In every writing training I have ever attended, or presented at for that matter, there is talk about giving students authentic audience for their writing. This is sometimes easier said than done, and can leave us searching for more than just a time to share in class.
Let me be honest here and say that sharing out in class is all that I did for years, and it is an extraordinarily effective way of getting student engagement when it comes to writing. Now though, it is easier than ever to go global with your students' audience, all while keeping them safely in your classroom.
#CommentsforkidsThere is a hashtag for everything these days including sharing your students' writing. After your students have published their writing throw it up on Twitter with #commentsforkids. This is a hashtag devoted to people who want to read and give feedback on student writing. Instant writing community right? Check it out here.
Kidblog is exactly that, I blog for kids. It is amazing in that you can make it as private or public as you want, and also have the ability to moderate all comments. check out more about it here.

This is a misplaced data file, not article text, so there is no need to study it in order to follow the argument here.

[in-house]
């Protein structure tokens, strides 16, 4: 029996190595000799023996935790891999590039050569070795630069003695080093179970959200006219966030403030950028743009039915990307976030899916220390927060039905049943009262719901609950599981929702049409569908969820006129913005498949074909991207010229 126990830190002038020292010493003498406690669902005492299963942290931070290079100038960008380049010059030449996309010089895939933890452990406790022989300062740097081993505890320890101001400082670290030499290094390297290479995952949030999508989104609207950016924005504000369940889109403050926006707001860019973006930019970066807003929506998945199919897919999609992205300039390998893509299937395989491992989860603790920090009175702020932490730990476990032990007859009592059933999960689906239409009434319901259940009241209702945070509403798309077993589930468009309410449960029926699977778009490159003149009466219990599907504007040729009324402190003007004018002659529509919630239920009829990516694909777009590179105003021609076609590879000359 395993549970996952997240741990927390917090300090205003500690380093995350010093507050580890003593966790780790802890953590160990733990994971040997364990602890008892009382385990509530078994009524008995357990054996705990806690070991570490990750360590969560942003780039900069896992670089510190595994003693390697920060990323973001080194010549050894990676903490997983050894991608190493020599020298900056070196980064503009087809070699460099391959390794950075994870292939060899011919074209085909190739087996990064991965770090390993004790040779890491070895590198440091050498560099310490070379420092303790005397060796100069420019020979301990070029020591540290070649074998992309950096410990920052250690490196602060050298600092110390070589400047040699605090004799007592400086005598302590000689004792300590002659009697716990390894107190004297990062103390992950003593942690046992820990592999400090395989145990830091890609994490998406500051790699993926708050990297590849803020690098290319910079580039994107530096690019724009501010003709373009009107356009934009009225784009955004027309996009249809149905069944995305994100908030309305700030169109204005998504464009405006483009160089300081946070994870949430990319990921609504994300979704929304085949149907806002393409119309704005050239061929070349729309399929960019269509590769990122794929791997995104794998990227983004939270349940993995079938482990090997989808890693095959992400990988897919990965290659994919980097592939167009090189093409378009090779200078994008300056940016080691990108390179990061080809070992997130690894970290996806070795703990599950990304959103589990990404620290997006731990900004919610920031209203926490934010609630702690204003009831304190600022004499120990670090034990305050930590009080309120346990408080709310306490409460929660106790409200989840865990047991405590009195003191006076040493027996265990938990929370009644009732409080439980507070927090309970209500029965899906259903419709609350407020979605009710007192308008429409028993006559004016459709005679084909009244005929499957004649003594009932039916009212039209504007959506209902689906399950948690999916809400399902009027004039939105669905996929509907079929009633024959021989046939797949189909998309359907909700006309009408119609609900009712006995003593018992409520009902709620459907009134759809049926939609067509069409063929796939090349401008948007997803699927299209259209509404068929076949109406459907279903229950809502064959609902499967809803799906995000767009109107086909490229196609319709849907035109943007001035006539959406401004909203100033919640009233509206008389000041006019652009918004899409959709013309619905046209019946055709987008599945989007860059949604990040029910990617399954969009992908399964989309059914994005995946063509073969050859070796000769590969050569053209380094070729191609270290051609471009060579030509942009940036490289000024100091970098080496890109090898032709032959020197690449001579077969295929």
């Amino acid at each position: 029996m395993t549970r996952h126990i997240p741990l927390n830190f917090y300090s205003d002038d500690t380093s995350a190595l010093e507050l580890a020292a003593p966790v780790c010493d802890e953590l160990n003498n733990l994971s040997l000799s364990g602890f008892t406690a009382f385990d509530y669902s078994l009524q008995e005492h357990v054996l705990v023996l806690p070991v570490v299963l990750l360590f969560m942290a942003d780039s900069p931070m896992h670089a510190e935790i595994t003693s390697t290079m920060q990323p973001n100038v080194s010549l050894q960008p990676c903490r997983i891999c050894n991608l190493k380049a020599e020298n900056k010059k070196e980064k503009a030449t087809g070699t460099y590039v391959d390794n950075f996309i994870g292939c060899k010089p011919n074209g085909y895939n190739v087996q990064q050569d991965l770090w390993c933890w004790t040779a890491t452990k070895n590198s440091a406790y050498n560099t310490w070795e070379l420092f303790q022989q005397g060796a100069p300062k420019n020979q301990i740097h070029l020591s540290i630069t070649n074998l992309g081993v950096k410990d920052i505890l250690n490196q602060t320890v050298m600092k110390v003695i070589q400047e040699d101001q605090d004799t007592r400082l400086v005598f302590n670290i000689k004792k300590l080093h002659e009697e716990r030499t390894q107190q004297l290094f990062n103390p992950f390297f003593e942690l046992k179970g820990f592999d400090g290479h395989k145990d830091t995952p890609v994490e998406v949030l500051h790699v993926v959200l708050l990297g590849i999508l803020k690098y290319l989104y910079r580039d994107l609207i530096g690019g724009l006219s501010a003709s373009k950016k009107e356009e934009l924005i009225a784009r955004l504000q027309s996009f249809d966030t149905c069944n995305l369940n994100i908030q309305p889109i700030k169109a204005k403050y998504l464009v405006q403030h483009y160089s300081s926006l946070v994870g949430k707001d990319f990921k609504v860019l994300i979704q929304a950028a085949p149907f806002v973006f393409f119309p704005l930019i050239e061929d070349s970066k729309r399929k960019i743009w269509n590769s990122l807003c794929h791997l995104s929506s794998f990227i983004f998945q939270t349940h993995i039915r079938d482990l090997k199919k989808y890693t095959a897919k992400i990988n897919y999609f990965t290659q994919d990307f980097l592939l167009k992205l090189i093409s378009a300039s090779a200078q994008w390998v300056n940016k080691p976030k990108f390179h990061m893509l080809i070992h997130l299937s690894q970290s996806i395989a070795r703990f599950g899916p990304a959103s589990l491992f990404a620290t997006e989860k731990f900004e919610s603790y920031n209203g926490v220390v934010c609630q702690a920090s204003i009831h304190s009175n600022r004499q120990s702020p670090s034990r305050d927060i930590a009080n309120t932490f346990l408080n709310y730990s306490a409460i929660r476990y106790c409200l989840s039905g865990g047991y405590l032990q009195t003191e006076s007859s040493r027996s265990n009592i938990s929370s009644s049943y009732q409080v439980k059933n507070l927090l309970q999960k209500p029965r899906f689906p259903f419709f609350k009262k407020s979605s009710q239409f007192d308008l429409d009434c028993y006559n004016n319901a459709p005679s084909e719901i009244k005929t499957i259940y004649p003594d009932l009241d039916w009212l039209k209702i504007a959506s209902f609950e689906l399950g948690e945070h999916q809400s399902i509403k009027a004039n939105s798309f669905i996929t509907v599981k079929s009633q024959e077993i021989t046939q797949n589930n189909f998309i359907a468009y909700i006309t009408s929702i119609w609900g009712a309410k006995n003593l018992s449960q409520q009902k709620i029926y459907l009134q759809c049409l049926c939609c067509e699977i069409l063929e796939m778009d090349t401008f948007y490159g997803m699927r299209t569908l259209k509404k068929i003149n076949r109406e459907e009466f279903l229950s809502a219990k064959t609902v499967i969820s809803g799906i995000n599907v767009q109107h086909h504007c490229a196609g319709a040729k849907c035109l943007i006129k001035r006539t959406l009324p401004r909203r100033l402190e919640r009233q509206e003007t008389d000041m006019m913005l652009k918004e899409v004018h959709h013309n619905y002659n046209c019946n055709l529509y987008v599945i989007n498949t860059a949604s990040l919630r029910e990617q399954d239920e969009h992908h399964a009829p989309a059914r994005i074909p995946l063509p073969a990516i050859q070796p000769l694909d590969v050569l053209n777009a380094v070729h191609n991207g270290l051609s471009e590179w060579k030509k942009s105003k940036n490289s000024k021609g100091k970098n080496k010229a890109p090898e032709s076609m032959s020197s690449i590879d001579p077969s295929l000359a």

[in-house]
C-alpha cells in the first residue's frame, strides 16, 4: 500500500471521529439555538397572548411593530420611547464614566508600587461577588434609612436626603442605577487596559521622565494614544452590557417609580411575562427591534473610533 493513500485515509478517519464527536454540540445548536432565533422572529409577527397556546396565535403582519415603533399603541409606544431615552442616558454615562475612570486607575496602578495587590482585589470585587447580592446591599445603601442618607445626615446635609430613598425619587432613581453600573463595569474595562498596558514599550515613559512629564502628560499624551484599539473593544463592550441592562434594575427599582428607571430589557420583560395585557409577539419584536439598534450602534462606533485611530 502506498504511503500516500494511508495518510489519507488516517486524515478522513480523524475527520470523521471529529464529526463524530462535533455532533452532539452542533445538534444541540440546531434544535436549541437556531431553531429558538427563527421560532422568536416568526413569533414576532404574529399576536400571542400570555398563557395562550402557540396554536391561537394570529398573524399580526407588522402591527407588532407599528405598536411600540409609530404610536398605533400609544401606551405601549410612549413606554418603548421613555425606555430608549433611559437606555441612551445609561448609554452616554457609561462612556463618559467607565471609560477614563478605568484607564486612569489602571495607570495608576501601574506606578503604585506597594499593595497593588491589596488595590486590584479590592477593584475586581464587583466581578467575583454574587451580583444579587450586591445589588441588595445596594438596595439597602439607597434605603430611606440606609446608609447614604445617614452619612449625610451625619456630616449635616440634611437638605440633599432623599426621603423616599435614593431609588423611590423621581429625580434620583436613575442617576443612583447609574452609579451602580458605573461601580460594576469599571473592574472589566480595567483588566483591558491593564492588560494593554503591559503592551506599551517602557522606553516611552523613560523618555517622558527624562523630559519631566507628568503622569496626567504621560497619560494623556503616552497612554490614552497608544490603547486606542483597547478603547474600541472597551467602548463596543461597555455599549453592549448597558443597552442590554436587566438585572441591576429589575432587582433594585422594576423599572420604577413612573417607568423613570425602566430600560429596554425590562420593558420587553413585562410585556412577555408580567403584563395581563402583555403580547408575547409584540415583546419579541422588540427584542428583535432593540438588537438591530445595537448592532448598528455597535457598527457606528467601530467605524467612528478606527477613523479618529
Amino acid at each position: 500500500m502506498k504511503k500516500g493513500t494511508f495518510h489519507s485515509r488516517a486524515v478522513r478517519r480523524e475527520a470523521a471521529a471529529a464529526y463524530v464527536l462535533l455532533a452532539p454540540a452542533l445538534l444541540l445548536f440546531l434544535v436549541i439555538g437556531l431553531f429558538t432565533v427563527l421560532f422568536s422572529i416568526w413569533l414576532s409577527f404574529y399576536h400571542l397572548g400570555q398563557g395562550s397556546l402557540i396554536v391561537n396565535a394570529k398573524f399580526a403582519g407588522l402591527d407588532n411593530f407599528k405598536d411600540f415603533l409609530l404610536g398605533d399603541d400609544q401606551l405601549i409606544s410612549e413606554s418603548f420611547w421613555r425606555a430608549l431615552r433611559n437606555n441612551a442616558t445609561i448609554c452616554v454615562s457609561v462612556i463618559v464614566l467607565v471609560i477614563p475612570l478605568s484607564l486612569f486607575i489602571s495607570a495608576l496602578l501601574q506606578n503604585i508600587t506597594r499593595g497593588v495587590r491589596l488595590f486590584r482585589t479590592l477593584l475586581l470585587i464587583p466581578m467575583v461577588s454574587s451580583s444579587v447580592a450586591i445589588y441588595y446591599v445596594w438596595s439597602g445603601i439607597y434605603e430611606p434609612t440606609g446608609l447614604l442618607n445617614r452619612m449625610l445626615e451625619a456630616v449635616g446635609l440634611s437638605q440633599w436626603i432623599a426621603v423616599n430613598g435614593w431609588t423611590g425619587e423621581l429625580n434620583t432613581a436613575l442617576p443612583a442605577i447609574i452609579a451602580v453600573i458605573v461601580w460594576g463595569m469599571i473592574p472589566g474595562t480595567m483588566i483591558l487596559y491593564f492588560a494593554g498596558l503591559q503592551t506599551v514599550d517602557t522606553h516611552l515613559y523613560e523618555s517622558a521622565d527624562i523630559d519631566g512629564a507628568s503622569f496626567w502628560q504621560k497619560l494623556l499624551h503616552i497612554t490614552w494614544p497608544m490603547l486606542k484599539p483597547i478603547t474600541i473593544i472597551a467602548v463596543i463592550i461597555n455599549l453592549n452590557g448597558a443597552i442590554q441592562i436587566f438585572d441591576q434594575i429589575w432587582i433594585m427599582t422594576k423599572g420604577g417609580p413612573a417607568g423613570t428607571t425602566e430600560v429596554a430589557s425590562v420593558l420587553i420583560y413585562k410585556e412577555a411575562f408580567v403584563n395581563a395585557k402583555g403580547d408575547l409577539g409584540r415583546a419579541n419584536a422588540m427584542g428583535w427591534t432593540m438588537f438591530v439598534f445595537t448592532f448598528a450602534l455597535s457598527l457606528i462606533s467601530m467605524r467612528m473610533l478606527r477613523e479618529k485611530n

Who doesn't love a contest? Students get just excited as we do to enter a contest, and a writing contest is no different. I have never seen a student more ready to take my feedback than one who is trying to win a contest. Our first writing contest was the first time that I didn't have students arguing with me over writing multiple drafts. Here is a site with several annual writing contests for kids.
This can mean another class within your school, a class in the same grade level within your district, or a class on the other side of the country. I have found that this method is most effective when you meet regularly rather in person, through Skype, using Google Docs, or email. Frequent feedback is the key! It also works extraordinarily well to have students buddy up with a writer of similar skill level to encourage one another and give feedback. When students meet with people that are too far above or below from their own skill level they can get easily frustrated.
Again, this one is up for interpretation. You may want to write letters to a local business owner asking them to donate to your school or to a veteran thanking them for their service. Either way, there is a defined audience, and it is instantly more meaningful and engaging. One of my favorite letter writing activities is to write to authors. Whenever one of my students is really enjoying a book I encourage them to write to the author, and you better believe that I send that letter off. Most of the time the author writes back, which is a HUGE boost for the student who receives it.
What other ideas do you have for giving students an authentic audience?